I’ve been in situations where we have to decide either to run certain applications on our server, like E-mail, scheduling, project management, etc. Or use the ubiquitous, given-for-granted web services from huge companies with huge servers, like Google.
Most of the time, the decision is in favor of thrid party providers for such services, since the comodity of being just a few clicks away is huge. Also, it gives a good sensation of reliability. Except for Twitter, most web services are available 99.999% of the time.
Mako Hill and others at the Free Software Foundation have been warning about the posibility of depending so much on 3rd party services (information at http://autonomo.us) that you can be left out without data if the provider ceased to exist, killed the service or kick you out. They even have a wiki with a list of free software alternatives you can set up on your own machines to replace such services.
Well, the idea of finding Gmail or any other 3rd party software service unavailable is pretty much inconcievable. But what about your account being disabled without notice or reason?
That exact thing happened to me this past Friday. I was using my Gmail as usual in the morning, I went for lunch, came back and tried to log in. I got a message saying: Sorry, your account has been disabled. I filled out the contact form for support and only got an auto reply message and no help at all. The whole weekend passed and the situation was the same.
My account being disabled, meant that I had no longer access to my emails, my calendars, my rss feeds, my news, my homepage with its widgets and tools, my documents, notes, videos, website traffic statistics and finally my adsense account.
All these things I used to rely on Google, for the reasons stated at the begginning of this post. Bad idea.
What saved me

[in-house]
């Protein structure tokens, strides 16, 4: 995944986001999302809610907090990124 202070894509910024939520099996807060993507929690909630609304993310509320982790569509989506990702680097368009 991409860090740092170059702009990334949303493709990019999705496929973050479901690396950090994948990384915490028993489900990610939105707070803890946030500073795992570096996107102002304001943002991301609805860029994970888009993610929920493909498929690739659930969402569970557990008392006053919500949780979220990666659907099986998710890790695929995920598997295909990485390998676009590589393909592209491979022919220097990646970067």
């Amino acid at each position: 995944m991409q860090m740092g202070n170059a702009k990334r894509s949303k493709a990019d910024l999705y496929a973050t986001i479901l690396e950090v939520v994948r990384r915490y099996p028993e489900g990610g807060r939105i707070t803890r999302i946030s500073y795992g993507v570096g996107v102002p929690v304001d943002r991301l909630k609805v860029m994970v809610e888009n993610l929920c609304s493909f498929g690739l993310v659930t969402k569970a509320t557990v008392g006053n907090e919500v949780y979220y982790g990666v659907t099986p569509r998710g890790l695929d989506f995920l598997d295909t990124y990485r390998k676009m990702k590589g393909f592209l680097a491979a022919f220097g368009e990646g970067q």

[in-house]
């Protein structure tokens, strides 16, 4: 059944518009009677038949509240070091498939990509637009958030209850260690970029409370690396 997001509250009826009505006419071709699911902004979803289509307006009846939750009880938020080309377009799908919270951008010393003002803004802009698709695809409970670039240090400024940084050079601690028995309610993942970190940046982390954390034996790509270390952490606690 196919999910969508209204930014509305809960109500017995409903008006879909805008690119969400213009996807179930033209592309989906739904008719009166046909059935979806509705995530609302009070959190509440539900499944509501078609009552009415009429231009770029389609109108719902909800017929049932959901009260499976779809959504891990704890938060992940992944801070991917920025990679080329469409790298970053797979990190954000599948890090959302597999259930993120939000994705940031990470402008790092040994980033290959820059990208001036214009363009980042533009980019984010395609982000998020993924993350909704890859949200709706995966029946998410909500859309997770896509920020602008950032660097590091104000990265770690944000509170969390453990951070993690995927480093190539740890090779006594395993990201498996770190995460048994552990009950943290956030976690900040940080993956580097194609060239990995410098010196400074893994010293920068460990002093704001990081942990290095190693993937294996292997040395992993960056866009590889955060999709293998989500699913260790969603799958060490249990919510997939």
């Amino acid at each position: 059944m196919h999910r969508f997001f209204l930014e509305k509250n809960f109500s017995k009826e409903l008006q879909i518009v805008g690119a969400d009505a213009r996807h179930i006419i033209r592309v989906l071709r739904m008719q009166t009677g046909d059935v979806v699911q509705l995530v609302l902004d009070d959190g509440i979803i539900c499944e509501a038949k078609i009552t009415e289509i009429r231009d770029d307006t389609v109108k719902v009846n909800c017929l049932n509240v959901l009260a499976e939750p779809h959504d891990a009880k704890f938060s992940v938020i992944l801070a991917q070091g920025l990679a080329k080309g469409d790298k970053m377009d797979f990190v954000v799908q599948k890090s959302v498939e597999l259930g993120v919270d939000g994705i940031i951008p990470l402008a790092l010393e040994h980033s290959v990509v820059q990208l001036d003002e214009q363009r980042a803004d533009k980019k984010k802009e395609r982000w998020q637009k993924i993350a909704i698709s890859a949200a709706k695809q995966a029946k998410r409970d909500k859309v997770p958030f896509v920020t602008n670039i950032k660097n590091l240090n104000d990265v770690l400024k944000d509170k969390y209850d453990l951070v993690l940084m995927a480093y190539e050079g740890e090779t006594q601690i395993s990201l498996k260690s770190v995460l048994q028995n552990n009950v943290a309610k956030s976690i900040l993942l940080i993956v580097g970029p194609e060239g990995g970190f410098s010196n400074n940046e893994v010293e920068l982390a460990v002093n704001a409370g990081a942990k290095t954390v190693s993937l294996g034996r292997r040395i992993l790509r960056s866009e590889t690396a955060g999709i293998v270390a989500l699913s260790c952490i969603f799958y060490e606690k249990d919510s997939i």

Fortunately for me, I had backups. I was recently testing a desktop rss feed reader aKgregator, and exported all my rss feeds from google reader to my computer. Since I’ve always hated web interfaces to interact with my email, I always checked my emails through Thunderbird via POP3.
I only lost access to my calendar appointments, my startup page widgets and some unimportant documents at Google apps, since I always use OpenOffice for all my documents. My videos that were uploaded are on my backup files and I don’t use Picasa for my photo album,though I do use Flickr, but all my pictures are perfectly safe on my backup files too.
Getting it back
So the whole weekend passed without any notice from Google support team. On monday, I started writing this post and looking for somone else that had a similar experience.
I came across this post with the story of Nick Saber. Same situation where his google account was disabled without any notice, warning or reason. On the comments I found that Google did replied to his emails and sent him this link. I followed the link and filled in the form with the questions. Minutes later I had an email saying that my account was enabled again. No explanations, nothing.
So if I never came across this blog post and this link, I would’ve never gotten my google services account back.
Even though I have my account back, my relationship with Google will never be the same. Gmail will never be my primary email address ever again. I’ll always check it though POP3 as it turned out to be great for me. I’ll only use the rest of the google services a a nice to have online access, but not as my primary source of these services.
I’ll be running my own services using free software on a machine I own from now on as much as its possible. I can never again rely on someone else’s computer services. Its not going to be as nice and comfortable, but it will be reliable and completely mine.
You should consider being in a situation like mine and not be left out in the cold when you get kicked out of a service without notice or reason, and without your data.
Not like the others… photo is creative commons by greenapplegrenade
Depending on web services by Gabriel Saldaña, unless otherwise expressly stated, is licensed under a Creative Commons Attribution-Share Alike 2.5 Mexico License.